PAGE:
We made a big deal of it several years ago with “vampire” or leaching electronics that continued to pull power out of the wall when turned off. Now there is a story about a guy plugging his Nissan Leaf into the outlet of a middle school for half an hour, stealing about 0.5KW of electricity. At the rate the school pays, that’s probably even less than the $0.05 that is being reported. Now it is probably more than what the average guy with a laptop or cell phone charger would consume in months of similar usage, but hey, we’re assuming he didn’t do this every day, right?
The vehicle is a Nissan Leaf: It has no backup method of propulsion. There is no gasoline engine. It is possible that he was going to be stranded at the school, possibly even with his kid, if he didn’t charge up his vehicle.
The guy forgot or was not able to charge it at home or work. His fault.
Charging a vehicle requires significantly more power than a laptop or cell phone. If there are a dozen outlets around the school/building on the same circuit and more people get this idea, then there is the possibility of blowing a breaker, perhaps disrupting something on the inside of the school/building that is also on the same circuit. There could be other consequences to just siphoning some power. There is not a limitless supply of it at every outlet since most were wired with the thinking that not every outlet would be required to provide a full 15 or 20 amps or whatever the car required for charging.
Longer range vehicles. The Leaf starts at ~100 miles/charge depending on how you drive it. It declines from there. If your daily commute is 90 miles, it would be a poor choice of vehicle. In fact, if your daily round-trip commute was 45 miles it may still be a poor vehicle. What happens three years from now when you get stuck in a traffic jam in the middle of summer with the air conditioning on?
Charging stations. Parking lots should come with these by default. It isn’t as if there is some magical specialized electrician that needs to install these things. The outlet he used was a standard 110 volt. Put a meter on it and charge a dollar per hour no matter how much you use. Sounds like a great way to make the money back on the wiring, power, and then some.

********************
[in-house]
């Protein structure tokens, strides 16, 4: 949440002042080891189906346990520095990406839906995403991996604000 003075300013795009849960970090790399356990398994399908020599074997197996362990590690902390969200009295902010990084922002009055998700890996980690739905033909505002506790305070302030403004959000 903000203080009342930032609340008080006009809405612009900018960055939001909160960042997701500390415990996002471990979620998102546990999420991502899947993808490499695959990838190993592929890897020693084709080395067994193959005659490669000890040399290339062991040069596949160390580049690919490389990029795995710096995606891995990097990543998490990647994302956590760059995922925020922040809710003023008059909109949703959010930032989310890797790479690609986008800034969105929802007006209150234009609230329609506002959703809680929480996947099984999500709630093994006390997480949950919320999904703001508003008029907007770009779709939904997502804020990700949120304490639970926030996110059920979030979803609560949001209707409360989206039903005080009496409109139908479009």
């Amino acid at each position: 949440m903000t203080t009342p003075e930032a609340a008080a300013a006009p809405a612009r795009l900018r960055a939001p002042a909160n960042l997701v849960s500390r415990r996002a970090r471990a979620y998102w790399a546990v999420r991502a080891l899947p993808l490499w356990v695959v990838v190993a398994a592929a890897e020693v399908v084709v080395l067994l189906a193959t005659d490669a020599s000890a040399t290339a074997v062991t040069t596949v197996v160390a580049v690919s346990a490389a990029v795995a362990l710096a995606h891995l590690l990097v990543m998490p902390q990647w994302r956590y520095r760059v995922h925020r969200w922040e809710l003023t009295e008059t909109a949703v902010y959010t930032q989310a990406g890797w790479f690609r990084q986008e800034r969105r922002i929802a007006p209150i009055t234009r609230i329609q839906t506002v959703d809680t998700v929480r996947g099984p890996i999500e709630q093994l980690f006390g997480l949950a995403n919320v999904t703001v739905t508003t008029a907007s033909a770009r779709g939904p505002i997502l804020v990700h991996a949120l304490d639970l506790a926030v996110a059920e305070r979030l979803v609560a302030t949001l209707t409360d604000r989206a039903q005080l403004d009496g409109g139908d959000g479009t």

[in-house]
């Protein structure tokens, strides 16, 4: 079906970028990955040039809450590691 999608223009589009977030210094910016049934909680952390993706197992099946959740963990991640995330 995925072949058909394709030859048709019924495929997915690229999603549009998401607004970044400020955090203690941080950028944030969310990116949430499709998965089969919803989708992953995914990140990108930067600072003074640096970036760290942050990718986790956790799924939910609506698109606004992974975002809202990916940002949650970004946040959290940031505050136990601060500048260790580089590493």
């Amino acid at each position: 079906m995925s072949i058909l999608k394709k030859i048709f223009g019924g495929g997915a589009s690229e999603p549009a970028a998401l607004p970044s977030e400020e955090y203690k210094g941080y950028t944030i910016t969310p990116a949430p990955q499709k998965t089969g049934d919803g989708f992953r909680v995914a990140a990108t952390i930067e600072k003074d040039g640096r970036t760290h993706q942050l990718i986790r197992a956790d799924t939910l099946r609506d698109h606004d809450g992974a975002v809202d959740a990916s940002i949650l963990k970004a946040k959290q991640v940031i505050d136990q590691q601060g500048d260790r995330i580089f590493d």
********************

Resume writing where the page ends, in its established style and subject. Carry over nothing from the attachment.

Turn off outside outlets when not in use by use of an inside switch. Who thought having an unsecured electrified outlet on the outside of a middle school was a good idea in the first place?
Be human. Come on, really? Tell the guy to stop doing that and leave it alone. What this guy did wasn’t endangering anyone’s life. That same police officer ignored probably a dozen people texting while driving as he was on his way to the school to arrest this guy. Why not enforce actual laws that are there to protect life. Tell the guy to do some community service, or to donate to the school at the very most. Imagine you are stuck somewhere and you have a choice of calling a tow truck or plugging into an available outlet for 30 minutes. I’m sure the guy would have been willing to pay something less than the tow truck expense for the use of that power.
Acknowledge the greater problem:
There are penny pinchers everywhere. This type of scenario is going to happen more and more any time someone thinks they can get a free ride. People congregate around unsecured outlets in malls, airports, and many places where the outlets were initially put in for the convenience of maintenance people and other reasons – not for charging cell phones. This is just an evolution of the same idea. Some people will choose to not charge their phone at home and will instead charge it at work. They may save next to nothing by doing this, but in their mind they are getting something for nothing, and that’s always better than paying for something themselves, right?
The greater problem is people’s willingness and in fact anxiousness to get something for nothing.
I would say that the best solution for this is to install metered charging stations with a fixed cost. People are used to paying $2 for drinks that cost $0.02 to produce. People would pay a dollar for an hour of charging. In the mean time, if you don’t take basic steps to secure or deactivate external outlets in public places, then be prepared to pay as people charge up. I also think we need to get some of our humanity back. Now the guy may or may not have needed the charge to get home, but assuming he did, why not give him a break?